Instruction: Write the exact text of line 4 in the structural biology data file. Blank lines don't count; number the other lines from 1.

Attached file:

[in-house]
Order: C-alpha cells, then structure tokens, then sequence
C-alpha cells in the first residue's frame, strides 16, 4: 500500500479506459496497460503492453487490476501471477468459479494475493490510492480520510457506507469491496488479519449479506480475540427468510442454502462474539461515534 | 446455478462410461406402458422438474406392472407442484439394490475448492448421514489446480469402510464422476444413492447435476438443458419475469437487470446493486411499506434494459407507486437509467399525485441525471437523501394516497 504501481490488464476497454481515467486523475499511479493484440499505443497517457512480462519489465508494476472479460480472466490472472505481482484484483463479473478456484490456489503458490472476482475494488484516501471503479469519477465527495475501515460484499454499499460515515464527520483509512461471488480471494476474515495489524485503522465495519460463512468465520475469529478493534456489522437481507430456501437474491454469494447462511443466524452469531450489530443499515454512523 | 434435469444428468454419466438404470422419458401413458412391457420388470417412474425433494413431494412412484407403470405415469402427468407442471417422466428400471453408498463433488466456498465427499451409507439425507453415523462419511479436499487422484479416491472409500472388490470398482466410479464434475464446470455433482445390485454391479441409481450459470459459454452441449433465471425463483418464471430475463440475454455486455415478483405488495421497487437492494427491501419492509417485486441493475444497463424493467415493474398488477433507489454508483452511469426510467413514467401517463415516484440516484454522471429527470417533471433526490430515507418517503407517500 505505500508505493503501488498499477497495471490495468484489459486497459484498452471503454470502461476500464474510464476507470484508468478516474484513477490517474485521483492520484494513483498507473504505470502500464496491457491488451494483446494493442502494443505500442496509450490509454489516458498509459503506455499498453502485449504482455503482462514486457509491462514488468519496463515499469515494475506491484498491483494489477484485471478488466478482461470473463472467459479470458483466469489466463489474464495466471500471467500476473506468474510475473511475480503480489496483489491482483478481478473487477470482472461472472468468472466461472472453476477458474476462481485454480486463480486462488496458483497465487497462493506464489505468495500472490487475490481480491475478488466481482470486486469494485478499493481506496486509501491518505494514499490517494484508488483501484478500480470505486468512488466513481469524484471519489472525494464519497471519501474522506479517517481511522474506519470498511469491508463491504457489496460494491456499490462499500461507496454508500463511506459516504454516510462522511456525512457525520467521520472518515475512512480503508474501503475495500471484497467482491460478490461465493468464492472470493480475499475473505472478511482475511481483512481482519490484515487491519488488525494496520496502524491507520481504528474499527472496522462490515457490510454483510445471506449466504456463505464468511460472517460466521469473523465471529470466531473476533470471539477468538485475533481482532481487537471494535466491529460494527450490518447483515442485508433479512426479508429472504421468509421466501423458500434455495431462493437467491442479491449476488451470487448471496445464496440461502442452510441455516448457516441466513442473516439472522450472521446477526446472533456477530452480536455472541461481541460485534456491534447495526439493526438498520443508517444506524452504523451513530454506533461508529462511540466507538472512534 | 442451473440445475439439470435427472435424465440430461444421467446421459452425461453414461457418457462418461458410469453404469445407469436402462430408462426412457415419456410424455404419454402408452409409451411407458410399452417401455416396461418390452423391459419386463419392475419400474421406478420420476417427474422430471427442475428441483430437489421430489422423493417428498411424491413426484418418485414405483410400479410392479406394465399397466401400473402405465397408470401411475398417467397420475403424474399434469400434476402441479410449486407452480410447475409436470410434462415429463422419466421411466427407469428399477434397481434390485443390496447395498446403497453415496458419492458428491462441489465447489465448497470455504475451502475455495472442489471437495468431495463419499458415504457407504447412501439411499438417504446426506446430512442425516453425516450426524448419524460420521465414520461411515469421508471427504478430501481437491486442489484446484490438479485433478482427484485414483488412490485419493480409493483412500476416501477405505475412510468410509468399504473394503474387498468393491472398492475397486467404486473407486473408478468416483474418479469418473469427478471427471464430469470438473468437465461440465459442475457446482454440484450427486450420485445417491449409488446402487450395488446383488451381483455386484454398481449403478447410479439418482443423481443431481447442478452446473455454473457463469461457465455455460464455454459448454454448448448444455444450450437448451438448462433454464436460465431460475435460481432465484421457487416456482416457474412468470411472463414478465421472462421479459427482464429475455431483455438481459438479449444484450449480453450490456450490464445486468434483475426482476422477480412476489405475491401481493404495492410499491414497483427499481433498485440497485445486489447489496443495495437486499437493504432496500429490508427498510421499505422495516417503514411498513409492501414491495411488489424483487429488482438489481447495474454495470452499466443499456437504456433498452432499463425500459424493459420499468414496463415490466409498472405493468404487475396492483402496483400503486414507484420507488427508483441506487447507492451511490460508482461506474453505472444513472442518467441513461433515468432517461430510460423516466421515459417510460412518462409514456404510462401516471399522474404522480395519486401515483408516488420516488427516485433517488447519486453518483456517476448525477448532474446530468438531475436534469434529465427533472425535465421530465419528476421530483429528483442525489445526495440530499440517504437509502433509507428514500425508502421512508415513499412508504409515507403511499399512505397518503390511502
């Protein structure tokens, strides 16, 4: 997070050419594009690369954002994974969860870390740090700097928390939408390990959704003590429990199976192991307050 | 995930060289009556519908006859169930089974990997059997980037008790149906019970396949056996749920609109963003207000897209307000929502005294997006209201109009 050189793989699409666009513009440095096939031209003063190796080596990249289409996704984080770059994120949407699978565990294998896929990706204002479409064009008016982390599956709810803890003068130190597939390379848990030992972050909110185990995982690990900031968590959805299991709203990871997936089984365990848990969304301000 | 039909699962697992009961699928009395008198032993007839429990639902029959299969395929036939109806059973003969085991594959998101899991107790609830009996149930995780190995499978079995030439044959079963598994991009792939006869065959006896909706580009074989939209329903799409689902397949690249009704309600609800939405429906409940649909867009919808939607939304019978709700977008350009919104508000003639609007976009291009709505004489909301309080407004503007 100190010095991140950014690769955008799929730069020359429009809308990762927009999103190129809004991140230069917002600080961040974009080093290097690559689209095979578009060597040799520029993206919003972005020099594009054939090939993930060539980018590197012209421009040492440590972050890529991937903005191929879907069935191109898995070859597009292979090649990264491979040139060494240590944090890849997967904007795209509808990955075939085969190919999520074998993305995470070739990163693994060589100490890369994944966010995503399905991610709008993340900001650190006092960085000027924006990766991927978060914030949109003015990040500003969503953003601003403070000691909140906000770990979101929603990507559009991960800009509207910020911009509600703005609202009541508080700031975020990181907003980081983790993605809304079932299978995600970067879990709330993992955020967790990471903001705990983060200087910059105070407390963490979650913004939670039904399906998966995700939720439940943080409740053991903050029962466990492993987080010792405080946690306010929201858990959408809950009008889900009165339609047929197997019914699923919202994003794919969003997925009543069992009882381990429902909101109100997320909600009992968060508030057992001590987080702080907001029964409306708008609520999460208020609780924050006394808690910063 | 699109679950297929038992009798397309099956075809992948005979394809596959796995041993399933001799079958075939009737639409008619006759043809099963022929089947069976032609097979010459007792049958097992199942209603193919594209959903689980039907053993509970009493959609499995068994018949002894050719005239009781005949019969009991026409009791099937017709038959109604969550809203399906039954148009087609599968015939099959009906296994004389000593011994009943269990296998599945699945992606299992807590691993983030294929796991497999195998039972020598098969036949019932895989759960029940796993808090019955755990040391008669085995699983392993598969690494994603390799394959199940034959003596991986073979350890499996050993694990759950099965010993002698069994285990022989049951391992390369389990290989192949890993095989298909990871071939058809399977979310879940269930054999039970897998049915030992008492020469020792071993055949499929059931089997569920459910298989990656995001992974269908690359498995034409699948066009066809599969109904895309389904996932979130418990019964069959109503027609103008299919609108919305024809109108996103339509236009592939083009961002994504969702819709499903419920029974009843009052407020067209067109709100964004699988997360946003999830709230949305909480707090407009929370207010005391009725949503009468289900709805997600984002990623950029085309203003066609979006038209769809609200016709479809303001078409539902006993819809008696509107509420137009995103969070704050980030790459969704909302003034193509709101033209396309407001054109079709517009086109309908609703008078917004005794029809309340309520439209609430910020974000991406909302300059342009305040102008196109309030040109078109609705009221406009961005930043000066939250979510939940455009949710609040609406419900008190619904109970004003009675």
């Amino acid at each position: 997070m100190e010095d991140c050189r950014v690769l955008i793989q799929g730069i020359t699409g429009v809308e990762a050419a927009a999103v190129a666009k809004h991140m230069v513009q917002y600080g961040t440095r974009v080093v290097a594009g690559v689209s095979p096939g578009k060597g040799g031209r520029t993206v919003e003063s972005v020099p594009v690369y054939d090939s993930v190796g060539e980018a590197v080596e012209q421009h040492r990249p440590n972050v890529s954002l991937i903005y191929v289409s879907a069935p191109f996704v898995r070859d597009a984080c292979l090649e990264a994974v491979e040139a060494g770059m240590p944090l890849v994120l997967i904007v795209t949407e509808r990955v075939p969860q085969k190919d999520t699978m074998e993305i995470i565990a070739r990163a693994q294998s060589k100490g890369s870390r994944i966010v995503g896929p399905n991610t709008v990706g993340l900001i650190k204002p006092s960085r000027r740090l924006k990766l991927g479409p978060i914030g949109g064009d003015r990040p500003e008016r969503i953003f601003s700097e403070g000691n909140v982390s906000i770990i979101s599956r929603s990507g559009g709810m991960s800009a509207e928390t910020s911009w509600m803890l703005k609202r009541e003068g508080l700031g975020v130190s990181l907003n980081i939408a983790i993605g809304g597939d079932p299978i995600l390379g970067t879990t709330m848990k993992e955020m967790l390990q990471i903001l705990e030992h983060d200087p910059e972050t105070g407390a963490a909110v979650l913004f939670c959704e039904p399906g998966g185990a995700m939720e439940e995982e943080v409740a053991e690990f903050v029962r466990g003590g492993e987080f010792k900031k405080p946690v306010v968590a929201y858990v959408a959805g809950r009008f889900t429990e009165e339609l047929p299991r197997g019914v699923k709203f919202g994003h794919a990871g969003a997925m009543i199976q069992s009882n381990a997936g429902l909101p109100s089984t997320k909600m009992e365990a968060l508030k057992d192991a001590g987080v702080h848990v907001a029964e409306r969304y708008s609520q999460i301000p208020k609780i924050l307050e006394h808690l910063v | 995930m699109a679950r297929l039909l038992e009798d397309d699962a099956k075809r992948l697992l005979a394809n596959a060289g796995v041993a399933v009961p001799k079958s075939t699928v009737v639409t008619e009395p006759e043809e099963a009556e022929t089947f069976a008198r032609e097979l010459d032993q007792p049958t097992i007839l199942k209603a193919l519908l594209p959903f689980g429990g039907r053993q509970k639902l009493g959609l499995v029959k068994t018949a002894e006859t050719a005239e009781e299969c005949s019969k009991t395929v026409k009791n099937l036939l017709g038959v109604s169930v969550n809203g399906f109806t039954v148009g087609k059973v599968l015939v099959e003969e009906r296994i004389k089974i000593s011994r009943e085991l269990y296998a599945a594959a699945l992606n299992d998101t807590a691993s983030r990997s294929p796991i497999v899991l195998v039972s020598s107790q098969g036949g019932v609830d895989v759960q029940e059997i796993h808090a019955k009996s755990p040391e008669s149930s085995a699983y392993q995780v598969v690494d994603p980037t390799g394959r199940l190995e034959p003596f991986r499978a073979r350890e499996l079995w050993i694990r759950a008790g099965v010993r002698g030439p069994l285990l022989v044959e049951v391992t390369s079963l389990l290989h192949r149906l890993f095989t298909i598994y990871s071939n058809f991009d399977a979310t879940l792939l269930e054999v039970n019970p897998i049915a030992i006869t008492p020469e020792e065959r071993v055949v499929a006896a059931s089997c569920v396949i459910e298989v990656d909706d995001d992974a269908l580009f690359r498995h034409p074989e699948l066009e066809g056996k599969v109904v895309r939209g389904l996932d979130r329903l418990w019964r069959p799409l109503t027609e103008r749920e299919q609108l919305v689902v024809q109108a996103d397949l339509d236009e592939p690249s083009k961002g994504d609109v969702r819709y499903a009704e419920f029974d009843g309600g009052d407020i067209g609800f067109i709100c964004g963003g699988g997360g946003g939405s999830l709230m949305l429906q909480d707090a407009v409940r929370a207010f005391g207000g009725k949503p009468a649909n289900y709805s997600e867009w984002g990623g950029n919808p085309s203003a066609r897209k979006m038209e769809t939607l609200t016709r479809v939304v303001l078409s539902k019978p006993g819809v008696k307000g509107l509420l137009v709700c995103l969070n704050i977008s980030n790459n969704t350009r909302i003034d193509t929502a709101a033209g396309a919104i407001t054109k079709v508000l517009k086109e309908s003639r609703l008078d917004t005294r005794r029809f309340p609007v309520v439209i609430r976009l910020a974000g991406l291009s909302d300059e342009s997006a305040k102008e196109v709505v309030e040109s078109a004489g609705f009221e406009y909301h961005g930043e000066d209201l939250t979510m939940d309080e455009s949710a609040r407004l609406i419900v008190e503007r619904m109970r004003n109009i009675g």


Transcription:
């Protein structure tokens, strides 16, 4: 997070050419594009690369954002994974969860870390740090700097928390939408390990959704003590429990199976192991307050 | 995930060289009556519908006859169930089974990997059997980037008790149906019970396949056996749920609109963003207000897209307000929502005294997006209201109009 050189793989699409666009513009440095096939031209003063190796080596990249289409996704984080770059994120949407699978565990294998896929990706204002479409064009008016982390599956709810803890003068130190597939390379848990030992972050909110185990995982690990900031968590959805299991709203990871997936089984365990848990969304301000 | 039909699962697992009961699928009395008198032993007839429990639902029959299969395929036939109806059973003969085991594959998101899991107790609830009996149930995780190995499978079995030439044959079963598994991009792939006869065959006896909706580009074989939209329903799409689902397949690249009704309600609800939405429906409940649909867009919808939607939304019978709700977008350009919104508000003639609007976009291009709505004489909301309080407004503007 100190010095991140950014690769955008799929730069020359429009809308990762927009999103190129809004991140230069917002600080961040974009080093290097690559689209095979578009060597040799520029993206919003972005020099594009054939090939993930060539980018590197012209421009040492440590972050890529991937903005191929879907069935191109898995070859597009292979090649990264491979040139060494240590944090890849997967904007795209509808990955075939085969190919999520074998993305995470070739990163693994060589100490890369994944966010995503399905991610709008993340900001650190006092960085000027924006990766991927978060914030949109003015990040500003969503953003601003403070000691909140906000770990979101929603990507559009991960800009509207910020911009509600703005609202009541508080700031975020990181907003980081983790993605809304079932299978995600970067879990709330993992955020967790990471903001705990983060200087910059105070407390963490979650913004939670039904399906998966995700939720439940943080409740053991903050029962466990492993987080010792405080946690306010929201858990959408809950009008889900009165339609047929197997019914699923919202994003794919969003997925009543069992009882381990429902909101109100997320909600009992968060508030057992001590987080702080907001029964409306708008609520999460208020609780924050006394808690910063 | 699109679950297929038992009798397309099956075809992948005979394809596959796995041993399933001799079958075939009737639409008619006759043809099963022929089947069976032609097979010459007792049958097992199942209603193919594209959903689980039907053993509970009493959609499995068994018949002894050719005239009781005949019969009991026409009791099937017709038959109604969550809203399906039954148009087609599968015939099959009906296994004389000593011994009943269990296998599945699945992606299992807590691993983030294929796991497999195998039972020598098969036949019932895989759960029940796993808090019955755990040391008669085995699983392993598969690494994603390799394959199940034959003596991986073979350890499996050993694990759950099965010993002698069994285990022989049951391992390369389990290989192949890993095989298909990871071939058809399977979310879940269930054999039970897998049915030992008492020469020792071993055949499929059931089997569920459910298989990656995001992974269908690359498995034409699948066009066809599969109904895309389904996932979130418990019964069959109503027609103008299919609108919305024809109108996103339509236009592939083009961002994504969702819709499903419920029974009843009052407020067209067109709100964004699988997360946003999830709230949305909480707090407009929370207010005391009725949503009468289900709805997600984002990623950029085309203003066609979006038209769809609200016709479809303001078409539902006993819809008696509107509420137009995103969070704050980030790459969704909302003034193509709101033209396309407001054109079709517009086109309908609703008078917004005794029809309340309520439209609430910020974000991406909302300059342009305040102008196109309030040109078109609705009221406009961005930043000066939250979510939940455009949710609040609406419900008190619904109970004003009675």